Date of Award

Spring 5-18-2024

Document Type


Degree Name

MA - Master of Arts


Expressive Therapies


Chyela Rowe


The integration of polyvagal theory (PVT) and dance/movement therapy (DMT) may offer a nuanced approach to healing attachment between the parent-infant dyad in the neonatal intensive care unit (NICU). This embedded modality offers insight into the manner in which attachment is influenced by a neurobiological basis, as well as how various somatic elements may assist in restructuring the autonomic nervous system to promote social engagement, self-regulation, and co-regulation. Therefore, this literature review explores the core elements of PVT and DMT, including the core rhythms of respiration, heart rate variability (HRV), heart rate, and vascular feedback/rhythmicity, and their influence on improving self-regulatory capacities of infants, and subsequently establishing co-regulation within the parent-infant dyad. In addition, this literature review explores the importance of rhythmic stimulation, starting from fetal development and continuing into infanthood, emphasizing the adverse effects that may occur if neonatal rhythmic stimulation occurs preemptively or inappropriately. Research demonstrates the importance of rhythm with regards to influencing physiological responses and that core rhythms maintain the ability to synchronize with external rhythmic stimuli, which assist in emotion regulation and achieved physiological states of safety. Therefore, research demonstrates the importance of internal and external rhythmic synchronicity, mediated by the ventral vagus, informing a possible pathway for DMT to promote social engagement and co-regulation, as well as encourage secure attachment between the parent-infant dyad in the NICU.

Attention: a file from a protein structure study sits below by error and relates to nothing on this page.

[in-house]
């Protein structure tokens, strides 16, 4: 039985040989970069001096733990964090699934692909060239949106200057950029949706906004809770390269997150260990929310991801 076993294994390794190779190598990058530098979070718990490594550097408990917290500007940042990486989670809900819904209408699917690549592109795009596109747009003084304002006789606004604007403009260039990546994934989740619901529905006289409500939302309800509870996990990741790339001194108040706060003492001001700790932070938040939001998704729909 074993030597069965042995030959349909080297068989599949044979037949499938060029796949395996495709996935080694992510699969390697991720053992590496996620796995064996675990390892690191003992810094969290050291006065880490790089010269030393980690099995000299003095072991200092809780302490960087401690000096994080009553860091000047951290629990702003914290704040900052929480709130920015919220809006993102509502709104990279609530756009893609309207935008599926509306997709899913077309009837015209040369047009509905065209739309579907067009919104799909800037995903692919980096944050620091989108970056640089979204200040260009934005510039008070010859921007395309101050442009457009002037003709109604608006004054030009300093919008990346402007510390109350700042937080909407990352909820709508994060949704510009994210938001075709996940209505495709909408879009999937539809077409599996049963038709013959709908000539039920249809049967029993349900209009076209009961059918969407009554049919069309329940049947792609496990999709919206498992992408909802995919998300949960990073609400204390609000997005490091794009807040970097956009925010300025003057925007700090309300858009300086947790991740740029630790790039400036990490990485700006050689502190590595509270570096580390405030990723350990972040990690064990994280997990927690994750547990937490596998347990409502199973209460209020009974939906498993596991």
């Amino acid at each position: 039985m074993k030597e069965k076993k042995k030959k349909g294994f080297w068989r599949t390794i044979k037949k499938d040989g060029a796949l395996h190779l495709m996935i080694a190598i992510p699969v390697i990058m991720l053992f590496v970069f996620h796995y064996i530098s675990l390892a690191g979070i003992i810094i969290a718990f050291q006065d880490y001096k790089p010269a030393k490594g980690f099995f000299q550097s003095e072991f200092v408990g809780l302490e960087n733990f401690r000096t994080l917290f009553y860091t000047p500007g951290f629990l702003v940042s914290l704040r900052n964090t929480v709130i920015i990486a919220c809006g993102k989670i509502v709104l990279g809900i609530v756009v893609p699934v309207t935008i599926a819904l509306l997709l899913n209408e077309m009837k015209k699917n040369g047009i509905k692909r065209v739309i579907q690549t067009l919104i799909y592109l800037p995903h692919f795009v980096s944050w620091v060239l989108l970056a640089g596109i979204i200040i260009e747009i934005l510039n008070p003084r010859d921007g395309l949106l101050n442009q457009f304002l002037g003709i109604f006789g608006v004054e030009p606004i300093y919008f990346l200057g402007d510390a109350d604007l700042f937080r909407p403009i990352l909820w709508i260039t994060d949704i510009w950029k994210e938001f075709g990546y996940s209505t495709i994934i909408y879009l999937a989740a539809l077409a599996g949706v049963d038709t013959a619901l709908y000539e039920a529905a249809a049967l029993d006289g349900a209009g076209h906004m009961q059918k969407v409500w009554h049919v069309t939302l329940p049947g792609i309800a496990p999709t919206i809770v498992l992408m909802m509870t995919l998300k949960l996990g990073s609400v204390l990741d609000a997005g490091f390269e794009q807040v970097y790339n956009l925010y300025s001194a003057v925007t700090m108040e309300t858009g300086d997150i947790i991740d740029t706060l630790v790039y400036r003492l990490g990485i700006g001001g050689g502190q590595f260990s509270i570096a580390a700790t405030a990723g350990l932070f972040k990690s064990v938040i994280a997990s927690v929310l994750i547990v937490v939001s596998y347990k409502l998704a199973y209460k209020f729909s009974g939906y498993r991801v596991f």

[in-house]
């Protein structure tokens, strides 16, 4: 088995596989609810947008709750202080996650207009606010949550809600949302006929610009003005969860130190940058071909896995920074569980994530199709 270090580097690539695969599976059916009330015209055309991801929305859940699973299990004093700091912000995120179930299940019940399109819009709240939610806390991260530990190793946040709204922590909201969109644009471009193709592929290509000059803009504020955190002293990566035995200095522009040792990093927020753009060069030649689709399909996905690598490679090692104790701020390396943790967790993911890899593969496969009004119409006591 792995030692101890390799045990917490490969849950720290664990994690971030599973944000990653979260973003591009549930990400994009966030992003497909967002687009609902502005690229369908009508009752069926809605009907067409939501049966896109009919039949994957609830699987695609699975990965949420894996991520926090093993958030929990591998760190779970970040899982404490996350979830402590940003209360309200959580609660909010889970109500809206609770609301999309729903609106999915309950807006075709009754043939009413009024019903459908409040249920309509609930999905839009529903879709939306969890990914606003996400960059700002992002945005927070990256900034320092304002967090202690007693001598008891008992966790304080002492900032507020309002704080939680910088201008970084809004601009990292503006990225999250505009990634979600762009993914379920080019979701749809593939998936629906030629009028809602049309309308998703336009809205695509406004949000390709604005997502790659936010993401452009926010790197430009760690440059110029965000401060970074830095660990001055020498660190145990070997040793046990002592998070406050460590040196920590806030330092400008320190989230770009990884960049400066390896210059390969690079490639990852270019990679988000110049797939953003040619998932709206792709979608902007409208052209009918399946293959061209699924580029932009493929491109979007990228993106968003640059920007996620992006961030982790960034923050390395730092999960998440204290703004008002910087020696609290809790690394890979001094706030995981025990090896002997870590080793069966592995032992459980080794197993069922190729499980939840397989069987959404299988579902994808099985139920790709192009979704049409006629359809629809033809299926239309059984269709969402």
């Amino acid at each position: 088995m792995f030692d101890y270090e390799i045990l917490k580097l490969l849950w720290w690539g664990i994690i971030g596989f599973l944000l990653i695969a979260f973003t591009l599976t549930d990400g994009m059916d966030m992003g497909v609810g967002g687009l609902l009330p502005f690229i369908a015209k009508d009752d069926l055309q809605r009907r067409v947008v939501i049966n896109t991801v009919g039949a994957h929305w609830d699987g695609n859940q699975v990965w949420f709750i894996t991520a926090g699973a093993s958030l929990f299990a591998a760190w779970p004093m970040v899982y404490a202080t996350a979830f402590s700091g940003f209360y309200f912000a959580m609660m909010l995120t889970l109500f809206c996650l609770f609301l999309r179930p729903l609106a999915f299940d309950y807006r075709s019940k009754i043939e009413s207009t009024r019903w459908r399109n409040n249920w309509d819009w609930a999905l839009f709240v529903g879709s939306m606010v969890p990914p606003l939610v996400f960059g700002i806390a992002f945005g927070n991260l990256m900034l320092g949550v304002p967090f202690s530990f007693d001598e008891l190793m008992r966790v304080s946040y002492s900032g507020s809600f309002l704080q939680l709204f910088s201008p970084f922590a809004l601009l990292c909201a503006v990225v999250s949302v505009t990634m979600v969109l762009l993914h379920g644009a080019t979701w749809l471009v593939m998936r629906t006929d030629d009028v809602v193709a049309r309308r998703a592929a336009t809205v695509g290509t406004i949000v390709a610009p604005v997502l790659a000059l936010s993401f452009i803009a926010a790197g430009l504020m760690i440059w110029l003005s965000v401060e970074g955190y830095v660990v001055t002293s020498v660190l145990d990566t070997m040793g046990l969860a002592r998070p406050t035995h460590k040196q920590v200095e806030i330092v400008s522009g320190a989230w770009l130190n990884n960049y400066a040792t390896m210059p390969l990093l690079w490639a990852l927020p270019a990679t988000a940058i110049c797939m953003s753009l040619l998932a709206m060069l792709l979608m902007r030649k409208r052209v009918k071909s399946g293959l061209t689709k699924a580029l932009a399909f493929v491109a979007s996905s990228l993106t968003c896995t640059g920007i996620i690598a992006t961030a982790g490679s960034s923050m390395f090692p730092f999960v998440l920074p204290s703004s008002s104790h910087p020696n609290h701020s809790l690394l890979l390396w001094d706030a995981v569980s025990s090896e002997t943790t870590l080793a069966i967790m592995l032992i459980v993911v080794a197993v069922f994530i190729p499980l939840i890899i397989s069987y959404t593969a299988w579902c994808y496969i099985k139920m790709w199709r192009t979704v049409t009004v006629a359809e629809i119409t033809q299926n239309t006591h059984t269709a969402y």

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Creative Commons Attribution 4.0 License
This work is licensed under a Creative Commons Attribution 4.0 License.




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